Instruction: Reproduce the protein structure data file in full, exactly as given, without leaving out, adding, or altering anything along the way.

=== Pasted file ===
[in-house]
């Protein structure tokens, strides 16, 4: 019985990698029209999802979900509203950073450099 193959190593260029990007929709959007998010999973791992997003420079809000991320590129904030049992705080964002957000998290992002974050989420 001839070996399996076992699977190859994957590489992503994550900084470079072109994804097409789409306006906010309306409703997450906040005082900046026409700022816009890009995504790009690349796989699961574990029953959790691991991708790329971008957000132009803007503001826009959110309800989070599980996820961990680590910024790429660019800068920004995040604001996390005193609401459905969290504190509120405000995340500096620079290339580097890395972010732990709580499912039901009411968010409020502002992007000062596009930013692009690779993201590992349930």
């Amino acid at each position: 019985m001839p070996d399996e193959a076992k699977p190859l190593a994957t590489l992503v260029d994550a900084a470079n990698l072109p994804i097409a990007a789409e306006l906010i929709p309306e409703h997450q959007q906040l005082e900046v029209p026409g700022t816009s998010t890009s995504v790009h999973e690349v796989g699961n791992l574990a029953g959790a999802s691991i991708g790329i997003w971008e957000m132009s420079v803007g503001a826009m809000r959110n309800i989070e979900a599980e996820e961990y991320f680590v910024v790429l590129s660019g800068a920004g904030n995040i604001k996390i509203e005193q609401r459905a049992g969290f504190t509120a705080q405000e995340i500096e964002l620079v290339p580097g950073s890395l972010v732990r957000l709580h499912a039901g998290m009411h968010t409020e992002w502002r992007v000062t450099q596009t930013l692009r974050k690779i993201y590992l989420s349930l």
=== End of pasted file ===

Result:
[in-house]
């Protein structure tokens, strides 16, 4: 019985990698029209999802979900509203950073450099 193959190593260029990007929709959007998010999973791992997003420079809000991320590129904030049992705080964002957000998290992002974050989420 001839070996399996076992699977190859994957590489992503994550900084470079072109994804097409789409306006906010309306409703997450906040005082900046026409700022816009890009995504790009690349796989699961574990029953959790691991991708790329971008957000132009803007503001826009959110309800989070599980996820961990680590910024790429660019800068920004995040604001996390005193609401459905969290504190509120405000995340500096620079290339580097890395972010732990709580499912039901009411968010409020502002992007000062596009930013692009690779993201590992349930």
């Amino acid at each position: 019985m001839p070996d399996e193959a076992k699977p190859l190593a994957t590489l992503v260029d994550a900084a470079n990698l072109p994804i097409a990007a789409e306006l906010i929709p309306e409703h997450q959007q906040l005082e900046v029209p026409g700022t816009s998010t890009s995504v790009h999973e690349v796989g699961n791992l574990a029953g959790a999802s691991i991708g790329i997003w971008e957000m132009s420079v803007g503001a826009m809000r959110n309800i989070e979900a599980e996820e961990y991320f680590v910024v790429l590129s660019g800068a920004g904030n995040i604001k996390i509203e005193q609401r459905a049992g969290f504190t509120a705080q405000e995340i500096e964002l620079v290339p580097g950073s890395l972010v732990r957000l709580h499912a039901g998290m009411h968010t409020e992002w502002r992007v000062t450099q596009t930013l692009r974050k690779i993201y590992l989420s349930l």